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Photography! Exposure Basics.
Transcript of Photography! Exposure Basics.
triangle expressed in f stops
smaller f stops = larger aperture
e.g. f/1.4 is larger than f/2.8
f/8.0 is smaller than f/5.6 small aperture (f8 or f11): wide depth of field
large aperture (f1.4 or f2): narrow depth of field f2 f4 f8 f16 usually expressed in a fraction of a second
e.g. 1/50s, 1/200s
so 1/400s is faster than 1/50s
1/20s is slower than 1/70s slow shutter speeds cause motion blur
1. camera shake
2. subject movement 1/13s 1/50s higher ISO implies higher sensitivity
ISO100, ISO200, ISO400 and so on high iso introduces
grain or noise ISO100 ISO800 ISO6400 So what does aperture, shutter speed and sensitivity have to do with exposure?
Aperture determines how much light goes through the lens to the sensor
A larger aperture - f2.8 allows more light to reach the sensor than a small aperture - f8 or f11 Shutter speed determines how long the sensor is exposed to light
A faster shutter speed - 1/200s allows less light to reach the sensor than a slower shutter speed - 1/40s Sensitivity is how much the sensor amplifies the light as a signal to create the final image
At ISO400, the camera sensor is more sensitive to light than at ISO200 aperture x shutter speed x sensitivity = exposure now let's apply this in terms of camera usage Most dSLR and advanced compact cameras have PASM modes:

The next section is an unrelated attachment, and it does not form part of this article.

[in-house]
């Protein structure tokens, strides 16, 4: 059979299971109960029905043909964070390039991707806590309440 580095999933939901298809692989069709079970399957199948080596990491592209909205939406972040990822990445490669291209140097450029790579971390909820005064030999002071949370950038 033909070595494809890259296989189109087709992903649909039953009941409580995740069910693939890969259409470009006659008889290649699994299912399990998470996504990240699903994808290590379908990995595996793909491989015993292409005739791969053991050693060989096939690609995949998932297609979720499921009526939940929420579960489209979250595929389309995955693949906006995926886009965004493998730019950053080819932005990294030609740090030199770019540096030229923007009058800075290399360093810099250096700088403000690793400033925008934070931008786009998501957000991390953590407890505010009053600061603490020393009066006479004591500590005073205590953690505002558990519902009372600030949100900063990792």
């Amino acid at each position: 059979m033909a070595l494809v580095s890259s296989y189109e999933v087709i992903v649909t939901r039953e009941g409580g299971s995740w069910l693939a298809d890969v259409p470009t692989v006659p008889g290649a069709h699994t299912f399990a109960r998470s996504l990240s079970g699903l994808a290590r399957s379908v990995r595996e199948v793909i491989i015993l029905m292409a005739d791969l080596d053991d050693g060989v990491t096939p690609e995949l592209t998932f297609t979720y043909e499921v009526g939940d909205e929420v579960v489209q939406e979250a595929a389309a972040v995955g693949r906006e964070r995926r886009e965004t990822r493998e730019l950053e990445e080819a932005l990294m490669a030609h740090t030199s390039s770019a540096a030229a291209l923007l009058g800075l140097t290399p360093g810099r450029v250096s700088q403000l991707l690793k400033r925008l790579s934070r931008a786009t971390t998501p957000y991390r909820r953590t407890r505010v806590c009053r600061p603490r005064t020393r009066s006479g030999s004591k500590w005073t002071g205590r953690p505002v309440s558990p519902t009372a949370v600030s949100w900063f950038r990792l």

- Aperture Priority
- Shutter Priority
- Manual Metered Modes In P mode, the camera sets the Aperture and Shutter Speed to expose a scene In A mode, user sets the Aperture, camera sets the Shutter Speed to expose a scene In S mode, user sets the Shutter Speed, camera sets the Aperture to expose a scene In these modes, the camera meters the scene and tries to set an exposure appropriate to the scene.
It does so by changing the variables it can change in one of the P A S modes. In M mode, user sets the Shutter Speed and Aperture to expose a scene sometimes the camera isn't so smart
spotlit let's have an example User is in P mode
ISO is set at 400
The camera looks at the scene, tries to balance the Aperture and Shutter Speed to a reasonable setting - f4.0 and 1/80s
If the user sets the ISO to 200, it will automatically compensate the variables to attain the same exposure - f3.5 and 1/50s User is in A mode
ISO is set at 400
The user has set the Aperture to f2.8
The camera looks at the scene and sets the shutter speed at 1/160s.
If the user changes the aperture to f4.0, the camera will automatically compensate the shutter speed to 1/80s to attain the same exposure it may sound confusing... When a camera looks at a scene
it already has in it's 'mind' what level of exposure it should have so that the picture will not be too bright or dark. Since exposure is determined by the 3 variables:
too dark nicely exposed
just right overexposed
too bright If one of the variables is changed by the user, the camera will 'help' the user by changing the other variables, so that the picture still has the same exposure, and is neither too bright nor dark What does that mean for the user? Remember the 'side' effects of Aperture, Shutter Speed and Sensitivity? You can change any one of the variables (to creatively control your picture) and the camera will try in it's best way to maintain the same level of exposure for your pictures! You can increase the depth of field by reducing the aperture from f2.8 to f5.6, and the camera will help you change the shutter speed without you having to worry too much about it (unless it is too slow, then you have to increase the ISO to balance it out) In summary, remember this P A S M